The Obama administration on Wednesday warned that the next release of documents from whistleblower Web site WikiLeaks could damage relations between the US and foreign governments. Now, a report from Reuters offers an explanation as to why that may be.
According to “sources familiar with the State Department cables held by WikiLeaks,” the imminent document dump will include reports from US diplomats on corruption within foreign governments and among world leaders.
Reuters reports that governments in Europe and Asia feature prominently in the document release, with Russia and Afghanistan being mentioned by name. However, there were no specifics reported as to the nature of the corruption allegations or which governments are involved.
Three sources familiar with the State Department cables held by WikiLeaks say the corruption allegations in them are major enough to cause serious embarrassment for foreign governments and politicians named in them.
They said the release was expected next week, but could come earlier. The U.S. government has strongly objected to past WikiLeaks revelations, which it said compromise national security and can put some people at risk.
The US government, for its part, seems to be aware of the general nature of the material WikiLeaks will be releasing. AP reported Wednesday:
The Obama administration said Wednesday it has alerted Congress and begun notifying foreign governments that the WikiLeaks website is preparing to release sensitive U.S. diplomatic files that could damage U.S. relations with friends and allies across the globe.
“These revelations are harmful to the United States and our interests,” State Department spokesman P.J. Crowley said. “They are going to create tension in relationships between our diplomats and our friends around the world.”
Sweden issued an international arrest warrant for WikiLeaks founder Julian Assange last week, several months after the country launched, then dropped, then launched again an investigation into claims by two women that Assange sexually assaulted them.
Assange has maintained his innocence, and says all contact between him and the two women was consensual. He says the allegations are a ruse to discredit WikiLeaks, speculating that the Pentagon may have motivated the rape claims.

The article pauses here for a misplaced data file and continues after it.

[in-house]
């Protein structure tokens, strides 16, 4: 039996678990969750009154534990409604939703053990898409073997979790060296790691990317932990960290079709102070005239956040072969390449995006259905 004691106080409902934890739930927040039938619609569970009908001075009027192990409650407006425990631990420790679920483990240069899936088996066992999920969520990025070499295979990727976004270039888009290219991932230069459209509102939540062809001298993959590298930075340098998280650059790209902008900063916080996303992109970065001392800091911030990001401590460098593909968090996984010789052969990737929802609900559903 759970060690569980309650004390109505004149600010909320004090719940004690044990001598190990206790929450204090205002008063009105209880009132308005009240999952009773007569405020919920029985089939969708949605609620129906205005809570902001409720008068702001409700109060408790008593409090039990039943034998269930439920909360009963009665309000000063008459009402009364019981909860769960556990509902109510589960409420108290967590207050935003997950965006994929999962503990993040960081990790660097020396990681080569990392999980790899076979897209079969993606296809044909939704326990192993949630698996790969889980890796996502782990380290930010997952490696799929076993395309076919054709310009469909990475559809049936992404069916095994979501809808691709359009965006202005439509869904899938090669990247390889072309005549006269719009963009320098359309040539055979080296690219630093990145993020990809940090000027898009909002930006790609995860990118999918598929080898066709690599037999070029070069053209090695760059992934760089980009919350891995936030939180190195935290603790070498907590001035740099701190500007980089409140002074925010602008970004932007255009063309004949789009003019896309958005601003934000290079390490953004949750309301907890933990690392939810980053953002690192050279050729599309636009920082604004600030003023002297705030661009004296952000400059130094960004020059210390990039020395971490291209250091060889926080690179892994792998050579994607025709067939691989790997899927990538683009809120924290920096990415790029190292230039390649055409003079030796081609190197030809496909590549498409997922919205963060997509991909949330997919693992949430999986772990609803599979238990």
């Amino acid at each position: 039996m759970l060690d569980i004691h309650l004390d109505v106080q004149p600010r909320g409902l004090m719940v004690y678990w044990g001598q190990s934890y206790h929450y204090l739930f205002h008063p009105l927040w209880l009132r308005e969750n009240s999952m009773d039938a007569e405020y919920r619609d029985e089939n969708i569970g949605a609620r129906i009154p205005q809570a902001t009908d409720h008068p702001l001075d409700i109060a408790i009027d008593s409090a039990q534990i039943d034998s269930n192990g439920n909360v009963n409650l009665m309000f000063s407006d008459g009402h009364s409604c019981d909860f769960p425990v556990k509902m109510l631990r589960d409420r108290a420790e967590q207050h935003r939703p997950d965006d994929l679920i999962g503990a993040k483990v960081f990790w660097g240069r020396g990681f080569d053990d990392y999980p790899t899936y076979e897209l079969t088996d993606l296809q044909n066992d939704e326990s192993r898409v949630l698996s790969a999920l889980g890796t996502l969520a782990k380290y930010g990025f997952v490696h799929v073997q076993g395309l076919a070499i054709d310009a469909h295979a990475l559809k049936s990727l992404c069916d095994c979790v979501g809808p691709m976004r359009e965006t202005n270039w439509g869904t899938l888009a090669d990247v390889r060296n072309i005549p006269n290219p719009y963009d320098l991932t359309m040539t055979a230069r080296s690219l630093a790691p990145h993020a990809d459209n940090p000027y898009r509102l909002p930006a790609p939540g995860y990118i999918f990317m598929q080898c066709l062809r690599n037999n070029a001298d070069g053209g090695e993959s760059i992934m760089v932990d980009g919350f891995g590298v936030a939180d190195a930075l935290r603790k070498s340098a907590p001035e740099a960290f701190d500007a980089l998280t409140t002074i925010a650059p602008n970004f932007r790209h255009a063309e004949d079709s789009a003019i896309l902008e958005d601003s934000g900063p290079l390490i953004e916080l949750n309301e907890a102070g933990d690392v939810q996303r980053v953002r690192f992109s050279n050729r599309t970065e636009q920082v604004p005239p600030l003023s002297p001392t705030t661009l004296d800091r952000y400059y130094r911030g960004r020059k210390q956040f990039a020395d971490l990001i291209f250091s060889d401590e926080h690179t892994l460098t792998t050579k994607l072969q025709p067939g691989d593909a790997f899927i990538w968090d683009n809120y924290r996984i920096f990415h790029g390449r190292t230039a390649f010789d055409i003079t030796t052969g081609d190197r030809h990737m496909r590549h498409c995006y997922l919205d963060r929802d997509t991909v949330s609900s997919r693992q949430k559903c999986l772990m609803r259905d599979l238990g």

Trump may ‘undo his presidency’ — with Republicans backing impeachment: CNN’s conservative anchor
President Donald Trump's presidency is in peril as Republican lawmakers condemn the administration for green-lighting Turkey's ethnic cleansing of Kurds in northern Syria.
"President Trump this week set fire to the emoluments clause by announcing his own resort would host the G-7 summit. His Chief of Staff, Mick Mulvaney, set fire to his boss’s innocence admitting on camera to the very thing Trump is being investigated for and possibly impeached over," CNN's S.E. Cupp said.
"Donald Trump has put the Republican Party through a lot. Most have gone willingly along with him -- kids in cages, a trade war, protecting Putin, honoring Kim Jong-Un, breaking the law, the lies, the insults, the fake news, the rape allegations. Defending the president over the indefensible has become something of a cottage industry for Republican lawmakers, few of whom have ever dared to call him out," she noted.
Boris Johnson said he would rather be ‘dead in a ditch’ than delay Brexit — but just asked to extend deadline
Prime Minister Boris Johnson is to write to Brussels seeking a Brexit deadline extension after MPs voted Saturday to demand he delay Britain's October 31 departure date.
In a phonecall with European Council President Donald Tusk after the vote, Johnson said he would send the letter mandated by MPs to seek more time, a EU source told AFP.
"The PM confirmed that the letter would be sent to Tusk today," the source said.
"Tusk will on that basis start consulting EU leaders on how to react. This may take a few days," he added.
Tusk said on Twitter that he was "waiting for the letter".
Trump is ‘weakened on virtually every front’ as impeachment intensifies: Washington Post analysis
President Donald Trump is in a "fragile state" and telegraphing weakness, according to a new analysis by Washington Post reporter Philip Rucker.
"President Trump, whose paramount concern long has been showing strength, has entered the most challenging stretch of his term, weakened on virtually every front and in danger of being forced from office as the impeachment inquiry intensifies," he wrote.